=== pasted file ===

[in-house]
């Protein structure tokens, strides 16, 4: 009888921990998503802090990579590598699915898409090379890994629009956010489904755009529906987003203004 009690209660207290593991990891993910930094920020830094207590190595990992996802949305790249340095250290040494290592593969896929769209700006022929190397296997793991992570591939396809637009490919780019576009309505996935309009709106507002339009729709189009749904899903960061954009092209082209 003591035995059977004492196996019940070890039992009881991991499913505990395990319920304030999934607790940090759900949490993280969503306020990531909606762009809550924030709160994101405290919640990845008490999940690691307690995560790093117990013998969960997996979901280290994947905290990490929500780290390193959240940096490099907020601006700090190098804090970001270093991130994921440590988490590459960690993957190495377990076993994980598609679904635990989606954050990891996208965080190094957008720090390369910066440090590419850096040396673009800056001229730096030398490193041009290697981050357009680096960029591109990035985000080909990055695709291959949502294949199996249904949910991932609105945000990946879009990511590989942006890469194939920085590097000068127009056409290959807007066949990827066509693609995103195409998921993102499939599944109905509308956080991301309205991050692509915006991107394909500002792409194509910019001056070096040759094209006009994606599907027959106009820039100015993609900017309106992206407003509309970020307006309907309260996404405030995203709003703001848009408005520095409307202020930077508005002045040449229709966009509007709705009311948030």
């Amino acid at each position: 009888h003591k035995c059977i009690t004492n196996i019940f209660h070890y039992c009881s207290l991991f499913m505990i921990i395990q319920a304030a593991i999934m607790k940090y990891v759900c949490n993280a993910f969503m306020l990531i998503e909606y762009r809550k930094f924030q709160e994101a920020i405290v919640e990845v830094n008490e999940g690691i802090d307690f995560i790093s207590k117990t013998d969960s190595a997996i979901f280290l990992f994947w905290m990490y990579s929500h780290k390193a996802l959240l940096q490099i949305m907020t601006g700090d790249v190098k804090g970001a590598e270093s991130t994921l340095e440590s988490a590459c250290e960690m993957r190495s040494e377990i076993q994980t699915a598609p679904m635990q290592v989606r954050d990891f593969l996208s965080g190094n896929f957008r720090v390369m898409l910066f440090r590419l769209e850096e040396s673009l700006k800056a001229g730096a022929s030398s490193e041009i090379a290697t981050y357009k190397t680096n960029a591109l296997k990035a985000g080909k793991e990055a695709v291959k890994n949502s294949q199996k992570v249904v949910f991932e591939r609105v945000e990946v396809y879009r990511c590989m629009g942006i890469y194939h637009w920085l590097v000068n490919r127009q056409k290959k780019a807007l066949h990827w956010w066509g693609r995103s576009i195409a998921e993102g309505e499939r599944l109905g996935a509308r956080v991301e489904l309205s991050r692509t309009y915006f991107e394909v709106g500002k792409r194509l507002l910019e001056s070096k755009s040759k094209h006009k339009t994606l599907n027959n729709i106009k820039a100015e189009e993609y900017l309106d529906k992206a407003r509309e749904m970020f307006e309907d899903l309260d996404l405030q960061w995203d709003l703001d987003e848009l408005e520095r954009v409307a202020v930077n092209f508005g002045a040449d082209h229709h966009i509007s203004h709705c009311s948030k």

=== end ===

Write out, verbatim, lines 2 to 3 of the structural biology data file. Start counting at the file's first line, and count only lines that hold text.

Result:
């Protein structure tokens, strides 16, 4: 009888921990998503802090990579590598699915898409090379890994629009956010489904755009529906987003203004 009690209660207290593991990891993910930094920020830094207590190595990992996802949305790249340095250290040494290592593969896929769209700006022929190397296997793991992570591939396809637009490919780019576009309505996935309009709106507002339009729709189009749904899903960061954009092209082209 003591035995059977004492196996019940070890039992009881991991499913505990395990319920304030999934607790940090759900949490993280969503306020990531909606762009809550924030709160994101405290919640990845008490999940690691307690995560790093117990013998969960997996979901280290994947905290990490929500780290390193959240940096490099907020601006700090190098804090970001270093991130994921440590988490590459960690993957190495377990076993994980598609679904635990989606954050990891996208965080190094957008720090390369910066440090590419850096040396673009800056001229730096030398490193041009290697981050357009680096960029591109990035985000080909990055695709291959949502294949199996249904949910991932609105945000990946879009990511590989942006890469194939920085590097000068127009056409290959807007066949990827066509693609995103195409998921993102499939599944109905509308956080991301309205991050692509915006991107394909500002792409194509910019001056070096040759094209006009994606599907027959106009820039100015993609900017309106992206407003509309970020307006309907309260996404405030995203709003703001848009408005520095409307202020930077508005002045040449229709966009509007709705009311948030």
């Amino acid at each position: 009888h003591k035995c059977i009690t004492n196996i019940f209660h070890y039992c009881s207290l991991f499913m505990i921990i395990q319920a304030a593991i999934m607790k940090y990891v759900c949490n993280a993910f969503m306020l990531i998503e909606y762009r809550k930094f924030q709160e994101a920020i405290v919640e990845v830094n008490e999940g690691i802090d307690f995560i790093s207590k117990t013998d969960s190595a997996i979901f280290l990992f994947w905290m990490y990579s929500h780290k390193a996802l959240l940096q490099i949305m907020t601006g700090d790249v190098k804090g970001a590598e270093s991130t994921l340095e440590s988490a590459c250290e960690m993957r190495s040494e377990i076993q994980t699915a598609p679904m635990q290592v989606r954050d990891f593969l996208s965080g190094n896929f957008r720090v390369m898409l910066f440090r590419l769209e850096e040396s673009l700006k800056a001229g730096a022929s030398s490193e041009i090379a290697t981050y357009k190397t680096n960029a591109l296997k990035a985000g080909k793991e990055a695709v291959k890994n949502s294949q199996k992570v249904v949910f991932e591939r609105v945000e990946v396809y879009r990511c590989m629009g942006i890469y194939h637009w920085l590097v000068n490919r127009q056409k290959k780019a807007l066949h990827w956010w066509g693609r995103s576009i195409a998921e993102g309505e499939r599944l109905g996935a509308r956080v991301e489904l309205s991050r692509t309009y915006f991107e394909v709106g500002k792409r194509l507002l910019e001056s070096k755009s040759k094209h006009k339009t994606l599907n027959n729709i106009k820039a100015e189009e993609y900017l309106d529906k992206a407003r509309e749904m970020f307006e309907d899903l309260d996404l405030q960061w995203d709003l703001d987003e848009l408005e520095r954009v409307a202020v930077n092209f508005g002045a040449d082209h229709h966009i509007s203004h709705c009311s948030k």